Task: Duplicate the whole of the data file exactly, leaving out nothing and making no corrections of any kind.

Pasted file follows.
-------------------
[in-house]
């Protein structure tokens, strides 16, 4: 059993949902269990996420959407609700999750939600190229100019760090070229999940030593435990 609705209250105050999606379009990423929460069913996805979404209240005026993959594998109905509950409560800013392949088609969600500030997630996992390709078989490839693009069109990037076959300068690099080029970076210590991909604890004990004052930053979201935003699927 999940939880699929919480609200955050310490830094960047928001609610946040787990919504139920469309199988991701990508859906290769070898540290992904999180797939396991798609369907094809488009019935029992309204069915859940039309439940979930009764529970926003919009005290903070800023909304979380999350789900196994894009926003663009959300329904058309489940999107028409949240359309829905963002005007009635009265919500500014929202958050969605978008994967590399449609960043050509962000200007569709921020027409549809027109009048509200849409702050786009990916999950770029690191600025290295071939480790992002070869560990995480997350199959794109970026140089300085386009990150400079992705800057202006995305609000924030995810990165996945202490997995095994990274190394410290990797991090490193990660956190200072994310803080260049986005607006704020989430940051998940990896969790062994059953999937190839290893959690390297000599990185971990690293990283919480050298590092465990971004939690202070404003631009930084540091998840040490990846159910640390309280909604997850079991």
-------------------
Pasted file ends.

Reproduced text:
[in-house]
């Protein structure tokens, strides 16, 4: 059993949902269990996420959407609700999750939600190229100019760090070229999940030593435990 609705209250105050999606379009990423929460069913996805979404209240005026993959594998109905509950409560800013392949088609969600500030997630996992390709078989490839693009069109990037076959300068690099080029970076210590991909604890004990004052930053979201935003699927 999940939880699929919480609200955050310490830094960047928001609610946040787990919504139920469309199988991701990508859906290769070898540290992904999180797939396991798609369907094809488009019935029992309204069915859940039309439940979930009764529970926003919009005290903070800023909304979380999350789900196994894009926003663009959300329904058309489940999107028409949240359309829905963002005007009635009265919500500014929202958050969605978008994967590399449609960043050509962000200007569709921020027409549809027109009048509200849409702050786009990916999950770029690191600025290295071939480790992002070869560990995480997350199959794109970026140089300085386009990150400079992705800057202006995305609000924030995810990165996945202490997995095994990274190394410290990797991090490193990660956190200072994310803080260049986005607006704020989430940051998940990896969790062994059953999937190839290893959690390297000599990185971990690293990283919480050298590092465990971004939690202070404003631009930084540091998840040490990846159910640390309280909604997850079991």